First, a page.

all very quiet here. for the first time ever, and england international behind closed doors for both supporters and players, it promises to be an unusual evening. it's been called the ghost game. what happens when you hold a football match but no one is allowed to watch it? england are about to find out. the last time they met croatia in the world cup semifinal, 80,000 fans were inside. tonight there will be zero. croatia are serving a stadium ban, meaning the match is behind closed doors. for england, and unwanted first. match is behind closed doors. for england, and unwanted firstm match is behind closed doors. for england, and unwanted first. it will bea england, and unwanted first. it will be a strange experience. it's a shame, especially for our travelling fa ns shame, especially for our travelling fans who were brilliant for us all summer fans who were brilliant for us all summerand so fans who were brilliant for us all summer and so many fans who were brilliant for us all summer and so many of whom haven't missed an england game for years. that's unfortunate for them in particular. this is the unusual
sight that will greet the players. banks of empty seats. there will be some officials, some of us in the media and that's it. if you think playing this match behind closed doors has stopped england's fans from coming out here, think again. many had already arranged a troubled year, a hill outside the ground up asa year, a hill outside the ground up as a partial view of the birch and some fans, like the look and martin, say being shut out hasn't deterred them. it's the off chance of being able to get in and tell people back home we went behind doors game and we still managed to see it. a bit of a challenge? you relish it, don't you? it's all part of the fun. you come all this way, you've got to try. security will be tight with a game offering unusual challenges. players might even have to watch their language as the pitch side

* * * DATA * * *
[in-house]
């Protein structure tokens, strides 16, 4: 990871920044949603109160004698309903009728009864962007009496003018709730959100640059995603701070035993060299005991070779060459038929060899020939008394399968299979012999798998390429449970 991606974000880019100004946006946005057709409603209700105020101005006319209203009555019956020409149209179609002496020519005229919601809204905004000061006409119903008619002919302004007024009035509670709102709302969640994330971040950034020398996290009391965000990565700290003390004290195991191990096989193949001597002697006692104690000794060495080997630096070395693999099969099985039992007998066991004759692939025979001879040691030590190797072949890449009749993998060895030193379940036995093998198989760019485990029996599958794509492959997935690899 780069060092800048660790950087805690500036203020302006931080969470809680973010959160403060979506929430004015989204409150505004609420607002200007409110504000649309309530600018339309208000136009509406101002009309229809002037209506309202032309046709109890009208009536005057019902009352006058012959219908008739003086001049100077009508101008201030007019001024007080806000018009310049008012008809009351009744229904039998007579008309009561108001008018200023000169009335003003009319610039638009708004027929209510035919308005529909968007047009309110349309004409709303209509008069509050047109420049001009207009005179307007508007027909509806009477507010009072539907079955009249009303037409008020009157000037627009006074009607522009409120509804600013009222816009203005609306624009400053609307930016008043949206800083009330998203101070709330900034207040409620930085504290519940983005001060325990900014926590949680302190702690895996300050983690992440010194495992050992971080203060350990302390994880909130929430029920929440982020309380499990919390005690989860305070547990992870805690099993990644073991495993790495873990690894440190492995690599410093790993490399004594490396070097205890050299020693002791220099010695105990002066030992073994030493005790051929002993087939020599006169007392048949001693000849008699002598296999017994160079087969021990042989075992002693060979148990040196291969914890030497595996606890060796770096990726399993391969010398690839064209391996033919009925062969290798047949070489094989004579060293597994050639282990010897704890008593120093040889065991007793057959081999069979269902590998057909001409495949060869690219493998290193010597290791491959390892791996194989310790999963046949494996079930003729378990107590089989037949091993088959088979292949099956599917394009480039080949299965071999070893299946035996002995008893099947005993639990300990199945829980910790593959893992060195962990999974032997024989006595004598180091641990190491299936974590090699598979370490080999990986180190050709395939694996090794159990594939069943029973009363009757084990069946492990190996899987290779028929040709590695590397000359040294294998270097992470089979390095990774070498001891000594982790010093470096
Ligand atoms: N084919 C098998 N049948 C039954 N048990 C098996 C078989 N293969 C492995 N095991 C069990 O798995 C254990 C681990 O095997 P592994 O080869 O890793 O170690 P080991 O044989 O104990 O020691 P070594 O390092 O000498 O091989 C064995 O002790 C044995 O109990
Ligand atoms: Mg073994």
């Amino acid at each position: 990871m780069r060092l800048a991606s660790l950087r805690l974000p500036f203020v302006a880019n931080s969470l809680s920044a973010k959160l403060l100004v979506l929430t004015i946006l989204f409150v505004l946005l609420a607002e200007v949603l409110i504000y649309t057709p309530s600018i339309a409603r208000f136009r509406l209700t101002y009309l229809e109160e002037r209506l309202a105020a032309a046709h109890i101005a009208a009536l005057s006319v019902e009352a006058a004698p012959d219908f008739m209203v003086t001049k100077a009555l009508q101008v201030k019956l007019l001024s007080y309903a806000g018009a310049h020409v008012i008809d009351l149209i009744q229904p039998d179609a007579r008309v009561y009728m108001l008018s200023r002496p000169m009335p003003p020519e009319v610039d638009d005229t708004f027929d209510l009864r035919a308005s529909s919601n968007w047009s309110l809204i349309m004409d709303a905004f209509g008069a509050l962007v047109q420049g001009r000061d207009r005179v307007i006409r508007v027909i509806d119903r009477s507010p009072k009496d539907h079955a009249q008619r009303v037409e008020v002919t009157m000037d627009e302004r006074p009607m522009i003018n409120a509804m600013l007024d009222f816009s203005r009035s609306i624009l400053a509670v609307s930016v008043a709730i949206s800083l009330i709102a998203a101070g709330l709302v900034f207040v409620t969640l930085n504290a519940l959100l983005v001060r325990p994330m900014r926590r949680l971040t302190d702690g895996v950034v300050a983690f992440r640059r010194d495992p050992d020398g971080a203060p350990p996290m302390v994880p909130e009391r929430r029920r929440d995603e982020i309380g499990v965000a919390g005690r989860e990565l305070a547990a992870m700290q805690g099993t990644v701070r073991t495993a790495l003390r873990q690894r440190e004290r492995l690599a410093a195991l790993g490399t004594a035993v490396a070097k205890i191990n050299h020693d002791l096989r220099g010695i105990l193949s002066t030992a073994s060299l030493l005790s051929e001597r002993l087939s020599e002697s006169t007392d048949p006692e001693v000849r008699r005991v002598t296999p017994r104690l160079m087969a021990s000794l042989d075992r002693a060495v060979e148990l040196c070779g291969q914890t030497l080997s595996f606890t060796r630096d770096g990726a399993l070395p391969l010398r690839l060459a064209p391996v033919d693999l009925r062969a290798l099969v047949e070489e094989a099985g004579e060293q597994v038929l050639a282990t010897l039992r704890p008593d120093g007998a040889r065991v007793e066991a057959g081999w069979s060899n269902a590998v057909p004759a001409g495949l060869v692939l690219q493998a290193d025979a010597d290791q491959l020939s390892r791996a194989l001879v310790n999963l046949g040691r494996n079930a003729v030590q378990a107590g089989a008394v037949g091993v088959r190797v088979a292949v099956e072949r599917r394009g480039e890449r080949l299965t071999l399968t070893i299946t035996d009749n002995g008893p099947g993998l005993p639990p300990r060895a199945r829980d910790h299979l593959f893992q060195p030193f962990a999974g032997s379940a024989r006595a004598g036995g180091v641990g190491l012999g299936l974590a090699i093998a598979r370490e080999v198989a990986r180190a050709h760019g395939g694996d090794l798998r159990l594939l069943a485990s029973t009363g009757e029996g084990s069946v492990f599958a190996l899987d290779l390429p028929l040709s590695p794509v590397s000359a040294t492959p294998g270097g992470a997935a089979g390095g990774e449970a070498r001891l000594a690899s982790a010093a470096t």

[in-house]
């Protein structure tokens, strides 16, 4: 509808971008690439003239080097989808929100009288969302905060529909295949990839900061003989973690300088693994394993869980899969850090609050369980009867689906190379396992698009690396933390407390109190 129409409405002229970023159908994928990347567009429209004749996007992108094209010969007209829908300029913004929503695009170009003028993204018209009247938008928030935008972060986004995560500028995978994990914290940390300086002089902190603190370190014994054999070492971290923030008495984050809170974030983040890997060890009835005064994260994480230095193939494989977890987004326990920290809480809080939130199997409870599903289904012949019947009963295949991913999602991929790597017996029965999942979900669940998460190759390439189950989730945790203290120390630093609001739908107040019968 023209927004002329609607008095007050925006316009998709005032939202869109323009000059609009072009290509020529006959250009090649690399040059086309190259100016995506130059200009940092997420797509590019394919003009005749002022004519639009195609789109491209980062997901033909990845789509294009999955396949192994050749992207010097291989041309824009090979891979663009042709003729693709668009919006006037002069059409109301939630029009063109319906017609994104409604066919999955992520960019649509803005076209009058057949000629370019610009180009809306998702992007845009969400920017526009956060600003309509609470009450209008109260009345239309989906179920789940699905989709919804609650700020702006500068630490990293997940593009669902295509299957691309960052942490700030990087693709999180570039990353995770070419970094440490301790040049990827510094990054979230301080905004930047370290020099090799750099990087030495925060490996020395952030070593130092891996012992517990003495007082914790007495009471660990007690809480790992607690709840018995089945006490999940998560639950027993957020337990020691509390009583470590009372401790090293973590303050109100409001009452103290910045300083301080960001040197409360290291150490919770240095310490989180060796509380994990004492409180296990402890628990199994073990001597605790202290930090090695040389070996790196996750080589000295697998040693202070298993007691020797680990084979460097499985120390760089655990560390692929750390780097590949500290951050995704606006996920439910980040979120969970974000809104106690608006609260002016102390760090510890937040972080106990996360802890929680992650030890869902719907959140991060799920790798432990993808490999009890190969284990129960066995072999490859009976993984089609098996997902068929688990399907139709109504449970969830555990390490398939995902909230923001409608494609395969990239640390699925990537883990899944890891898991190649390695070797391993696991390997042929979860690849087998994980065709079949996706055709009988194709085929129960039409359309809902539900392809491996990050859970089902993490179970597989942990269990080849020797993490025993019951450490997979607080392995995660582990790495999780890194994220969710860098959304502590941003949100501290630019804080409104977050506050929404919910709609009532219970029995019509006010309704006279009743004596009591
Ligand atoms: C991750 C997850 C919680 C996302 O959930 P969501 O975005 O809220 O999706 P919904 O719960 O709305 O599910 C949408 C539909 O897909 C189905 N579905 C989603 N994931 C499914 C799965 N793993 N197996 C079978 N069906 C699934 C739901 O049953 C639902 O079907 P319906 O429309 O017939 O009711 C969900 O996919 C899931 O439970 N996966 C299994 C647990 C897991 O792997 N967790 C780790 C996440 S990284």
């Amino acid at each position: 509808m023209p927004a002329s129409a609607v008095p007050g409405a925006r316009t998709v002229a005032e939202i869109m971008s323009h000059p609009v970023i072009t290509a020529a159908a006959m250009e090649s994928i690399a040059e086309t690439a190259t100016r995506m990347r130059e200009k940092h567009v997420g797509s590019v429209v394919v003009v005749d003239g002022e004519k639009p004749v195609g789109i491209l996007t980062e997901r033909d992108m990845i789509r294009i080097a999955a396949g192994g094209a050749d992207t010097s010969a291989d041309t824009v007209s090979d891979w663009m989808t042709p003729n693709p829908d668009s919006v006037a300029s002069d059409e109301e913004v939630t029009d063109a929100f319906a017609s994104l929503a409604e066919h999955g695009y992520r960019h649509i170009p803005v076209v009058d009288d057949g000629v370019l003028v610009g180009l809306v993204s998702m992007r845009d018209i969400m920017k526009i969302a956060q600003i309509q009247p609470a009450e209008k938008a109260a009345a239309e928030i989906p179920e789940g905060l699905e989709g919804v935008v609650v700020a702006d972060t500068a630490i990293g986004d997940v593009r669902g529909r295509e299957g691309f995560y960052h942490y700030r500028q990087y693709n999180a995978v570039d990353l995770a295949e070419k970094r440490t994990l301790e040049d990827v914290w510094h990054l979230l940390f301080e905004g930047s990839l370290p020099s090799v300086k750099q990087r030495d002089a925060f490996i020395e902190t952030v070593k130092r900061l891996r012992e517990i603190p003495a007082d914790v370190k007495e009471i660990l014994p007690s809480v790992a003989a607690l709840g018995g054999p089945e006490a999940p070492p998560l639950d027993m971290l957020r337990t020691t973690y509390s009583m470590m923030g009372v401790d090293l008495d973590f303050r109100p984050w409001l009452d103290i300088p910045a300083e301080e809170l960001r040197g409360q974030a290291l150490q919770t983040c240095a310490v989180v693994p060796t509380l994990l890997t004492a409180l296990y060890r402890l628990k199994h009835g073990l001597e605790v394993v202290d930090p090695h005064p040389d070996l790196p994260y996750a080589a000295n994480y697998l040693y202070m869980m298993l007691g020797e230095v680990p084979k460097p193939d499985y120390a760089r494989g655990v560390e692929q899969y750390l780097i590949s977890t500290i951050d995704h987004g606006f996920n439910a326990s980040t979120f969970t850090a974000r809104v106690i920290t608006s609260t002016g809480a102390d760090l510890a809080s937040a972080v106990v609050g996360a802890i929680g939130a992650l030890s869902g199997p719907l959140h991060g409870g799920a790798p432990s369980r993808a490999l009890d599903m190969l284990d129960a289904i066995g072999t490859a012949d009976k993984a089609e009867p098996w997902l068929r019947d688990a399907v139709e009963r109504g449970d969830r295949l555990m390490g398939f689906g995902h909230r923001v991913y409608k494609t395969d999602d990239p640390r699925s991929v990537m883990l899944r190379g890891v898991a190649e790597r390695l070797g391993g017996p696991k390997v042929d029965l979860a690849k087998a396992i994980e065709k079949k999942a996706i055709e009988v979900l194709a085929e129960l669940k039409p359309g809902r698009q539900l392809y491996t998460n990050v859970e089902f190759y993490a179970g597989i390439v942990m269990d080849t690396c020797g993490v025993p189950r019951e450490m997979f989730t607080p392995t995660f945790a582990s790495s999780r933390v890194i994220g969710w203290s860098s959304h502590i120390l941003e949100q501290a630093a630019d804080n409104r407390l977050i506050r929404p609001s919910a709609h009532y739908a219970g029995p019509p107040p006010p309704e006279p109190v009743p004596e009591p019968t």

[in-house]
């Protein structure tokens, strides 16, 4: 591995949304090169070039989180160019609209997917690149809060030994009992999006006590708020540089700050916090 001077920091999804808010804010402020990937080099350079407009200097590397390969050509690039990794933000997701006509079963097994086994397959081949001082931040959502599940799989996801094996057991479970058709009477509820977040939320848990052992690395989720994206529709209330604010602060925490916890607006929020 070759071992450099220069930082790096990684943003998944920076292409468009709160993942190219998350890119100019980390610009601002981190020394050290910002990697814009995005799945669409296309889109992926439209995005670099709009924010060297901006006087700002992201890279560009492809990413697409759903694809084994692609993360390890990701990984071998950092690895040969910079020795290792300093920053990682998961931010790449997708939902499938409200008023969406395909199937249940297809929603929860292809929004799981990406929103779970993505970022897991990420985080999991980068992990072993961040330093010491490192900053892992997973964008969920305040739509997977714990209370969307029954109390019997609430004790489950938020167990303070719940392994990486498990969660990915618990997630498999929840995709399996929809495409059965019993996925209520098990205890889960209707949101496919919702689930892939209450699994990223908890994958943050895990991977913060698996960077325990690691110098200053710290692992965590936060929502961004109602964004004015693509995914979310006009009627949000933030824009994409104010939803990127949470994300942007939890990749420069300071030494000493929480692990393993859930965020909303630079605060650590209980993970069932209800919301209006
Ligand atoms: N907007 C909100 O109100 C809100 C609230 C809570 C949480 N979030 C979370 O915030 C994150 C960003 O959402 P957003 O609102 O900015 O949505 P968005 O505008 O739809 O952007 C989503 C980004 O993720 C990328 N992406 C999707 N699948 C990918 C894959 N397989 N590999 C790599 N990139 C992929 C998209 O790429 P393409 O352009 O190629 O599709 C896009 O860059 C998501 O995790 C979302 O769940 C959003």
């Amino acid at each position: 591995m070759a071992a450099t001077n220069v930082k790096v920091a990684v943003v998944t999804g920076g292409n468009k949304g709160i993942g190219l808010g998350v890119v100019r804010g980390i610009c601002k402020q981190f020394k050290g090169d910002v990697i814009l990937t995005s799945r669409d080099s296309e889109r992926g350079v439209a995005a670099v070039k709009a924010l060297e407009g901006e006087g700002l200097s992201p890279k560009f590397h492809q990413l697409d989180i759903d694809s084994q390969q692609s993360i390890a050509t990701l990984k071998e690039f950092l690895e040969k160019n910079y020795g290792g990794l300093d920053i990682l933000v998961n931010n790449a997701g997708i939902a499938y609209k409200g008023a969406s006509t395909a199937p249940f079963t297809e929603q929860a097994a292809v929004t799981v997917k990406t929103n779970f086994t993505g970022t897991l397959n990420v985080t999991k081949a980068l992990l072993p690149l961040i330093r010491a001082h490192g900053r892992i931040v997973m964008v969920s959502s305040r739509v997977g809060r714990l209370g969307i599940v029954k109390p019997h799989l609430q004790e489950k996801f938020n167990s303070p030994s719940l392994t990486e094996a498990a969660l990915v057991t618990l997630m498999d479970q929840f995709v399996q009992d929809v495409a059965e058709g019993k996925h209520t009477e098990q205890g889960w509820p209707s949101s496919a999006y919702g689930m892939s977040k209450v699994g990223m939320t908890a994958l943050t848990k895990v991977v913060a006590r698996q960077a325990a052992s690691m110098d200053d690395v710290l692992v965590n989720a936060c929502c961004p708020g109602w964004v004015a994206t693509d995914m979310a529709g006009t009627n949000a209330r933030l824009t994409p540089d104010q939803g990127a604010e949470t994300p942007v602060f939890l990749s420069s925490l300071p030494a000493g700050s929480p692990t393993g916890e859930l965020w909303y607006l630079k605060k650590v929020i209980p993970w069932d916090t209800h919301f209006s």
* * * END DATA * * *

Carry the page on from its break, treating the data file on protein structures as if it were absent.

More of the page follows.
microphones could pick up normally unheard explanations. a strange night in store, england will hope it's a successful one. —— exclamations. a strange night ahead. there is a buzz about this game — because theres a feeling gareth southgate will give a first chance to players who could go on to be stars for england? there is interest from the media and in living rooms across england. that's right. gareth southgate has picked a bold and adventurous squad there will be interest in the three new call ups. jade and sancho, 18 yea rs new call ups. jade and sancho, 18 years old, he is the first player born in this century to receive an england call—up, also mason amount and james madison who have both been in form this season. people will be keeping an eye out for ross barkley who's making his comeback. he did play in his first england international for some 2.5 years. gareth southgate last week signed a
new contract taking him through to 2022 world cup and there is a real sense he's looking to the future with the squad. of course it's also a chance for revenge because we all know what happened the last time england played croatia just three months ago in the world cup semifinal when england lost 2—1. many reasons on many levels, it the potential to be a very intriguing evening. andy and croatia, enjoy the evening. andy and croatia, enjoy the evening. plenty of seats for you to pick from in the stadium. no problem about fitting in! northern ireland face two away games in a row, after losing their opening nations league match to bosnia—herzegovina last month. they're in vienna tonight, against an austria side who also need to get some points on the board. stephen watson is there. the build—up to northern ireland's game against austria has been dominated by the absence of star striker kyle lafferty. he withdrew from the squad at the last minute with the midnight phone call to the